In our second round of the Dickinson INTERVUEs, I sat down with the creator, showrunner & writer Alena Smith to get her insights of the first season and what can we look forward to the sophomore season starting January 8th!
Dickinson is very playful and funny. How did you know where to push and pull with the tone of the show?
Yeah, I mean the tone of the show is obviously a dance between all kinds of things, between dark & light, between period and modern. There’s so much going on there. I would say that I am kind of feeling my way through it creatively and artistically and trying always with all the craziness that the tone of the show brings in. Its really coming from the emotional truth of the characters and what it felt like for Emily Dickinson and the people around her to be kinda trapped in a particular period of history which is something that we all can relate to because all of us, even in the present are dealing with the past.
How do you hope that people will find a powerful cultural context to engage with especially in the world of the 1850s especially with the upcoming season coming up on January 8th?
Definitely the whole project of Dickinson of using the 1850s leading up to the Civil War and ultimately in Season 3 we will be in the Civil War. You know, using that as a kind of lens to see where we are as a society today. It’s gotten a bit more intense in this year of the global pandemic and social justice movements and uprisings. And sometimes when you look at America, it could feel like the Civil War never ended. And I think that the young people of today know all of that. They are engaged with all of that and they are going through it themselves. This is a show that tries to meet them on their level and say you know “We need to sort through our history in order to create the future that we all want to be part of.”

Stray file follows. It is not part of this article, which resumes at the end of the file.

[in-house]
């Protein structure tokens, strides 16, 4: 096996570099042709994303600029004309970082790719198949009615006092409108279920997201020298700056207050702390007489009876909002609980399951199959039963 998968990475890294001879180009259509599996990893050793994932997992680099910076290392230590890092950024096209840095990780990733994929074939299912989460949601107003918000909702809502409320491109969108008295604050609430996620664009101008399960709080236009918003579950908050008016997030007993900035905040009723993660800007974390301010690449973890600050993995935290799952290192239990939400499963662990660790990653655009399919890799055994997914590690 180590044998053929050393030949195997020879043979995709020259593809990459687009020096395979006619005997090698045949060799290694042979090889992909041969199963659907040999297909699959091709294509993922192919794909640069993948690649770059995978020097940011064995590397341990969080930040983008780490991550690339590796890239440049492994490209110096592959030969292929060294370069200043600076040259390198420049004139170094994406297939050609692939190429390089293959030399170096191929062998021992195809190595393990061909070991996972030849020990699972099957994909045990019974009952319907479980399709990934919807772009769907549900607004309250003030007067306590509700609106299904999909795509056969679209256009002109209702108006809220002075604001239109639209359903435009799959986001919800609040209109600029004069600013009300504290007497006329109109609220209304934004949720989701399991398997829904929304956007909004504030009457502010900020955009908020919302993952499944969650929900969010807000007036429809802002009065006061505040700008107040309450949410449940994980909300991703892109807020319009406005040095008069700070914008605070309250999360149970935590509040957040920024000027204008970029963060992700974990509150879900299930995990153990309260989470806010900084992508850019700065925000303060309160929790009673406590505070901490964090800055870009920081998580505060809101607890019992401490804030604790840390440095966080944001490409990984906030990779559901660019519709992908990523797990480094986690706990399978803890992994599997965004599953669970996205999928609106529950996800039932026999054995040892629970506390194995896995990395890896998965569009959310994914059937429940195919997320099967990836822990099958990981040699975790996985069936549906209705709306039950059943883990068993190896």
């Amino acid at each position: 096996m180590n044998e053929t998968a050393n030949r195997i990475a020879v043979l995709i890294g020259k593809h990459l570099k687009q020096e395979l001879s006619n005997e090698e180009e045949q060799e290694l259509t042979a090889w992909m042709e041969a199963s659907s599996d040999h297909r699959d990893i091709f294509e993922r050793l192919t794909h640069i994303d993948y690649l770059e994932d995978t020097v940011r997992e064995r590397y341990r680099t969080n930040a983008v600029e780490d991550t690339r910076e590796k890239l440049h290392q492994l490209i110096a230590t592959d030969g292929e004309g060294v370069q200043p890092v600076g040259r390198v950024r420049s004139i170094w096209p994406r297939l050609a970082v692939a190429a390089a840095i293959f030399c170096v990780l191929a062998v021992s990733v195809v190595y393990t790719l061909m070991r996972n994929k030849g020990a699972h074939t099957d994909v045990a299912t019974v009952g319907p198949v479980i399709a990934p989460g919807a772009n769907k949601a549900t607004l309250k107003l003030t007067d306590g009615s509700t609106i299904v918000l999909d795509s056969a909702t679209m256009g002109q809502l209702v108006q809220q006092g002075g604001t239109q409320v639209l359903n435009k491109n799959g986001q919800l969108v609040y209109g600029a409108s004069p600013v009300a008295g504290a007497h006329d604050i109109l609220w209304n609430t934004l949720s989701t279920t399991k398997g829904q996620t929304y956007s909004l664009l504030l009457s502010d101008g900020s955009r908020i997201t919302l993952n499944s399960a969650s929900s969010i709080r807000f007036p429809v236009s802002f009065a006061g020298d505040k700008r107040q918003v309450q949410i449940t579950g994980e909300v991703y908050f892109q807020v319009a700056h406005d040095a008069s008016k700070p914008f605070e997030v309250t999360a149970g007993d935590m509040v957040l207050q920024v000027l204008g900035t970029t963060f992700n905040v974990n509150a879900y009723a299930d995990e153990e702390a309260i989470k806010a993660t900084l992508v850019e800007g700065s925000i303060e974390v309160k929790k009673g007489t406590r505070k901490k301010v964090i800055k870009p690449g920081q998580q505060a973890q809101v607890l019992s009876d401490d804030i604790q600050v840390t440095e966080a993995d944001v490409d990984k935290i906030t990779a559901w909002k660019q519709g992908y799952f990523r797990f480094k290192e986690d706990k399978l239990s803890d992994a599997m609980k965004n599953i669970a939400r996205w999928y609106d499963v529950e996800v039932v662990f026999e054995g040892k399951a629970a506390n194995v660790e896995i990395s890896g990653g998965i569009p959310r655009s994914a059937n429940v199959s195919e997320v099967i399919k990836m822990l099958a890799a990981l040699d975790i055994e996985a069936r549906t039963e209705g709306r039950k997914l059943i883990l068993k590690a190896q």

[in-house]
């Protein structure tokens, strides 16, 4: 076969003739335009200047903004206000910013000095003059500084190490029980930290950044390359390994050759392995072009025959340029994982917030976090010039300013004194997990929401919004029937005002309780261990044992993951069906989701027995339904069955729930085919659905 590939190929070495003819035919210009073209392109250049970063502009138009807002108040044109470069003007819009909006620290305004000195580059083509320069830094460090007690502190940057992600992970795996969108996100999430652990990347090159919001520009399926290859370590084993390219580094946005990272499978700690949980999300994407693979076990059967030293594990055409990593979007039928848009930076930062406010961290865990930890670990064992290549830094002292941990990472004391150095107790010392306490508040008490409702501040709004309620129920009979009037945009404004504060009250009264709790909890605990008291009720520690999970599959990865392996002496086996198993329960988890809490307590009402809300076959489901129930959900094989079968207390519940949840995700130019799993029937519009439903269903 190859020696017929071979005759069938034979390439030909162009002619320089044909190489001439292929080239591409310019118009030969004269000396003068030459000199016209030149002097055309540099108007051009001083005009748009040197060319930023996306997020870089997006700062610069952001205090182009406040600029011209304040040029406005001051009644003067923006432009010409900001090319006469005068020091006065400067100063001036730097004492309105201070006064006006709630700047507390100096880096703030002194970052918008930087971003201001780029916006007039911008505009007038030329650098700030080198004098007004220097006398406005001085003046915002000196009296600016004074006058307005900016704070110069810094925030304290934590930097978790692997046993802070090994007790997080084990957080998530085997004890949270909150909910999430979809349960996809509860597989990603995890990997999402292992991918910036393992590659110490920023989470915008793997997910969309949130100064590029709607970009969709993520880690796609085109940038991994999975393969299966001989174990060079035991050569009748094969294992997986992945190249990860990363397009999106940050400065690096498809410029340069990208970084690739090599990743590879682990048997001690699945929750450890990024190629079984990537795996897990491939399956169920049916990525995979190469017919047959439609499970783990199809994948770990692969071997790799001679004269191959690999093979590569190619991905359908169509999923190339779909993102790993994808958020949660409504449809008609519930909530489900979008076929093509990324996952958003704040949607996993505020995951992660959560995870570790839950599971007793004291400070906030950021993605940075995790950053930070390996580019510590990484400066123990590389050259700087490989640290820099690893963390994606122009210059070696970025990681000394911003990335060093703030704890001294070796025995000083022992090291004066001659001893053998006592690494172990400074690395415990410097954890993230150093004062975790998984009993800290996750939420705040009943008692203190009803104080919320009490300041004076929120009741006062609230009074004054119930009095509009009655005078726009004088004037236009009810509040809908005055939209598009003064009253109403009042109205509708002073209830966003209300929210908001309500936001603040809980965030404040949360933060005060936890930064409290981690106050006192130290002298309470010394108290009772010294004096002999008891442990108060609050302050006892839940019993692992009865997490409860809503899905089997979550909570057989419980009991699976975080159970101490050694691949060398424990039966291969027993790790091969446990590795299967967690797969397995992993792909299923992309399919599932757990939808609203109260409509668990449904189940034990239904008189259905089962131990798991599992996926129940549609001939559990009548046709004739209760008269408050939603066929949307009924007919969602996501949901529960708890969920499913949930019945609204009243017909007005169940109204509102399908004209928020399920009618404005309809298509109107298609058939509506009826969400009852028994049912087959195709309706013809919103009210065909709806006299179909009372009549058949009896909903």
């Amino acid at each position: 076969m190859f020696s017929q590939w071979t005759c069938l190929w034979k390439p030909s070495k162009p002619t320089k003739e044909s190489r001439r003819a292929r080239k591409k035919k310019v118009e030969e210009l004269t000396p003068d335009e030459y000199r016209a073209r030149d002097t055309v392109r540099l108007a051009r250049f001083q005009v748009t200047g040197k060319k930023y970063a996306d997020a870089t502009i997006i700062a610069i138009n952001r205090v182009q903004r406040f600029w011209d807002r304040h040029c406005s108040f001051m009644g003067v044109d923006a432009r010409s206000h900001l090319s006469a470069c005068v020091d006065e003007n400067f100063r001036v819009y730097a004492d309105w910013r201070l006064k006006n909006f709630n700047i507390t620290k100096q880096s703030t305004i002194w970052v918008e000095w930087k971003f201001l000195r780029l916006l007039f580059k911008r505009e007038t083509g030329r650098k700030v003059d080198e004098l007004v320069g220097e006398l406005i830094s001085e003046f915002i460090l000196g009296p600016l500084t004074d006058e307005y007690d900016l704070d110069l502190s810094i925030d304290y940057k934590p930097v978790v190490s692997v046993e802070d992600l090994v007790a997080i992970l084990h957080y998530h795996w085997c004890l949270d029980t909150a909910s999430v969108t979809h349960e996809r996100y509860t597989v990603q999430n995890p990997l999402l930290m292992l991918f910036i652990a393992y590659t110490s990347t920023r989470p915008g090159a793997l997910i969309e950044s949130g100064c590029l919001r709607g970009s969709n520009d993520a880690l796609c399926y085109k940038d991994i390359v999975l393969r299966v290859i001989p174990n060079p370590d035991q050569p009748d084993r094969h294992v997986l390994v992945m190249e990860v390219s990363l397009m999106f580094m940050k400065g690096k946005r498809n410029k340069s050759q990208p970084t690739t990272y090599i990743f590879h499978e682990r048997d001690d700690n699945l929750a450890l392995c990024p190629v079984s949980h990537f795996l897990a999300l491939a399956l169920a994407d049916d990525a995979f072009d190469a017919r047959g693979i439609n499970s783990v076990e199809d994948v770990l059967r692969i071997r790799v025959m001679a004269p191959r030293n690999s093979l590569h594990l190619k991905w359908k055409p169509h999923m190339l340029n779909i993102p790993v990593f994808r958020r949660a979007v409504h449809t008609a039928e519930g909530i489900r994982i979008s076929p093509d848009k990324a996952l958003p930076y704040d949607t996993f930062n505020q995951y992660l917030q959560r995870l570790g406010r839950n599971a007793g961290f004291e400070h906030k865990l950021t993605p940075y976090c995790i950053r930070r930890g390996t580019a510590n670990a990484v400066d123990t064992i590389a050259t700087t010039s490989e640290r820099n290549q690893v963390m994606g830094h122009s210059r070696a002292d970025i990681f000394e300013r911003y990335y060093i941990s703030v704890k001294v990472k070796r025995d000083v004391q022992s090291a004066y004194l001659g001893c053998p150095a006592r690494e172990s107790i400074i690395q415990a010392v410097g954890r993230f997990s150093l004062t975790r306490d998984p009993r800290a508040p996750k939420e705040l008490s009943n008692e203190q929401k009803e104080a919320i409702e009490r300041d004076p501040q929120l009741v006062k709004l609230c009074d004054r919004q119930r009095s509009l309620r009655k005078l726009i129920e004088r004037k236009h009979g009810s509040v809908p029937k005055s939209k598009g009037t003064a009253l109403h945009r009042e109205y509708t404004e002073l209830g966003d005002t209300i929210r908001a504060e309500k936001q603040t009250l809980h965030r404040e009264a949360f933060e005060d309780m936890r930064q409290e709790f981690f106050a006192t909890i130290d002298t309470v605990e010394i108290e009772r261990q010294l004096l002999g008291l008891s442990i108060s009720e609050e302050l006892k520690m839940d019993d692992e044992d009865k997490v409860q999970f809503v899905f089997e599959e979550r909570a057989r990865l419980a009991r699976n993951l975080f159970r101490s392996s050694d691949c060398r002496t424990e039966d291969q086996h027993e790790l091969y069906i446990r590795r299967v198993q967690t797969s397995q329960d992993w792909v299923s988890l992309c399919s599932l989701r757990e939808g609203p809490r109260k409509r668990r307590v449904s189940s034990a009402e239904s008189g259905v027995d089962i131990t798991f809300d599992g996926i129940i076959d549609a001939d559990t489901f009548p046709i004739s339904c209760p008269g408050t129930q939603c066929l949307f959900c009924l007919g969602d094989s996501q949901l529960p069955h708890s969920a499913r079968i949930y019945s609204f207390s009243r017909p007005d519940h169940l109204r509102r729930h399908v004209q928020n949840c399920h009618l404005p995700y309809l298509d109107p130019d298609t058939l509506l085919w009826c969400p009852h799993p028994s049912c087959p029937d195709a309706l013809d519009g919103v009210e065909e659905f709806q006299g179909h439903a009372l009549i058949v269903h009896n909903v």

You brought Death to life with the talent of Wiz Khalifa. How in the world did you nab him for the role?
That just feels like this kinda one of these kinds of cosmic connections because we had actually put Wiz Khalifa on our mood board of images of like this is what we want Death to be like. Like we want a Wiz Khalifa vibe and then someone once said “Well why don’t we actually send this to Wiz Khalifa? When we did, he read it and he just immediately wanted to do the part. And I sometimes think that Wiz Khalifa is the only person who really understands Dickinson or something like that. He is so awesome. He’s like the dream to embody this role that is obviously larger than life.
No doubt about that. So what can the fans of Season 1 look forward to in Season 2?
Well, season two has a lot going on. It definitely expands and elevates our world that we established in season one. The characters are a little older, a little more mature, a little more sophisticated and Emily is encountering new kinda dangers that come in the world of society and the world where people are including Sue are pressuring Emily to seek fame.
So season two really explores the ideas about fame and visibility and who gets to be seen and who doesn’t. Fame can be very tempting but it can also be very threatening for an artist who has a private and personal connection with their own inner voice. These are all the things that we see Emily struggling with in season two but at the same time, we have a lot of wild parties and a lot of crazy guest stars that we really kinda ramp things up on a level of pure spectacle in production. We have an episode in the opera. We have an episode in a spa. Again, I feel so blessed that we got to do all of that before COVID happened. I think I’ll look back on season two longingly sometimes because we definitely did things in it that would not be possible if we did it today.
Just by hearing that, I am looking forward to Season 2 and we thank you for your efforts!
Stay tuned as we conclude our final set of the Dickinson intervue with stars Ella Hunt, Adrian Enscoe & Anna Baryshnikov.
In case you missed the first interview with Hailee Steinfeld, click HERE! Season 2 begins on January 8th!